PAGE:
and being happy to hire blacks not in those
    zip codes.

    Jeff

  19. One thing I forgot to say – focusing on the
    crime rather than the race aspect of the study,
    a big benefit to legalizing pot (at least) and
    cleansing the criminal records of all those
    convicted of non-violent marijuana related
    offenses is that it would make the labor market
    experiences of a lot of low-skill workers more
    pleasant, which could have all sorts of
    good effects.

    Jeff

  20. Indeed, it seems that success of group, ethnic or otherwise, can be seen from looking at ‘oriental’ immigrants, such as chinese. There was a stage of subservience, having no economic power of their own.

    The next stage is the development of coping and dealing with the dominate culture, such as developing ways to maintain confidence and self-identity (“they’re just afraid of what they don’t understand”) and avoiding being seen as a threat (such as forming their own communities, as with Chinatown – in the light of such things, an excercise for the reader is to consider various policies and practices of involuntary integration of disparate, different communities).

    The next stage, sometimes starting during the same generation, commerce and productive employment begins and becomes more developed amongst the community itself – starting, as all such things do, with working at home (self-employment), combining labor and cooperating with people in like situations, and forming small businesses that are more public oriented (ie, anyone can come in and buy something, just not close members of the community).

    The next stage is one which typically is of a parental-filial nature, where parents and family members urge and provide for (with their built up wealth and income) higher and more inspirational goals, through whatever prepatory mechanisms are available, to engage in more rewarding employment and such (throughout the ages this has taken the form of traveling abroad “to find a better life”, becoming an apprentice or finding a mentor, or going to school, college, and/or university).

    As the children who grow up into this environment become adults, they have grown far more accustomed and comfortable (or at least better understand) the dominant culture, and are capable of being productive and even accepted or welcomed in both cultures, rather than being an outcast from one or both (at least those who are successful, anyway). This is the multicultural environment, and, despite historical ignorance of critics, has existed for as long as humans have had distinct cultures and communities that interacted with one another. Other reactions are to reject one culture or the other entirely, and thus either become an outcast in one’s home culture, or stick tightly to the home community (much like the parents have/do). Some will end up rejecting both cultures and thus become outcasts of both, and often end up taking up the culture of some third community they might find (or create).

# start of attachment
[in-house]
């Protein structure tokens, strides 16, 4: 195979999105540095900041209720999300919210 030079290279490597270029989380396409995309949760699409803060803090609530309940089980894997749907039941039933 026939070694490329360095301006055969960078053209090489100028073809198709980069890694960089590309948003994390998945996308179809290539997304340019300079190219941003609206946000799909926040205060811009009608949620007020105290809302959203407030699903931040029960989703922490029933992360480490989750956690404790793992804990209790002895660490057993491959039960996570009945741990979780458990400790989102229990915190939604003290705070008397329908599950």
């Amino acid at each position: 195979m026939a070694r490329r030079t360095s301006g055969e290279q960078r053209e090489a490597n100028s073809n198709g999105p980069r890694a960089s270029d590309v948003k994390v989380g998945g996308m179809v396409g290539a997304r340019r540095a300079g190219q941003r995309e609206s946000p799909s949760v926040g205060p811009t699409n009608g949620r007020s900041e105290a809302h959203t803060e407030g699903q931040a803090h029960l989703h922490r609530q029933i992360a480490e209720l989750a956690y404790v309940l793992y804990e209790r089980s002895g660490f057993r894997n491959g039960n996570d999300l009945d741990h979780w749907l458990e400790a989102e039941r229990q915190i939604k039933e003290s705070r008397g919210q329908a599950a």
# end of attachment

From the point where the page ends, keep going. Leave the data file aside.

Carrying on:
The next stage, sometimes only occurring one generation later (the children of those who went through the previous stage), can be (and has been) one of affluence and relative harmony amongst certain communities.

    Now, if one takes this and then examines the history of blacks in america, one can find many places where this process has been destroyed, abused, prevented, and slowed, often by well-intentioned people who were actually trying to force this process or otherwise speed it up.

    This manifests itself in many ways, but one of the most socially unnacceptable is just how perfectly human (and sometimes even rational), supposed “racism” can be – and it has almost nothing to do with race itself. Perhaps one of the biggest problems with such things today is totally misdiagnosing the problem as being ethnocentrism or racism, when it is so often one of clashes of culture, and monoculturalism particularly. This manifests itself particularly clearly when working class blacks and whites are particularly intolerant of each other, utterly failing to notice that they are more similar to each other than most two groups of people are – most of their common experience is raising a family on a tight budget, dealing with their spouses, trying to raise their children “right” in a difficult environment, and overcoming being looked down upon by the “higher” classes, we well as typically being quite traditionally religious (often Christian as well). But this understanding is at least partly prevented by difference in appearance, language, and some social and religious customs (as with “black churches” and “white churches”).

  21. Oh, I forgot:

    WARNING: The preceeding post is rather long. :>

  22. Having grown up with very liberal beliefs about race, I went out of my way to hire blacks when I started running a business. In almost every case where I was able to hire a black person, the person’s job performance disappointed me very greatly. In most cases, the problems stemmed from very basic issues, such as radically different ideas about time/deadlines, honesty, and standards of excellence.

    I was frustrated about this, because it violated everything I believed about race. I couldn’t accept that the problems I saw were truly because of race, so I looked and looked for answers. The only thing I was ever able to figure out is that the problems are based in culture, not in race. I realized that the things which caused problems had NOTHING to do with the person’s skin, but EVERYTHING to do with the things they were taught by the culture in which they grew up. Their culture didn’t teach them that being on time was important. It taught them that dishonesty was OK as long as you didn’t get caught. And it taught them it was fine to do as little as possible instead of striving for excellence.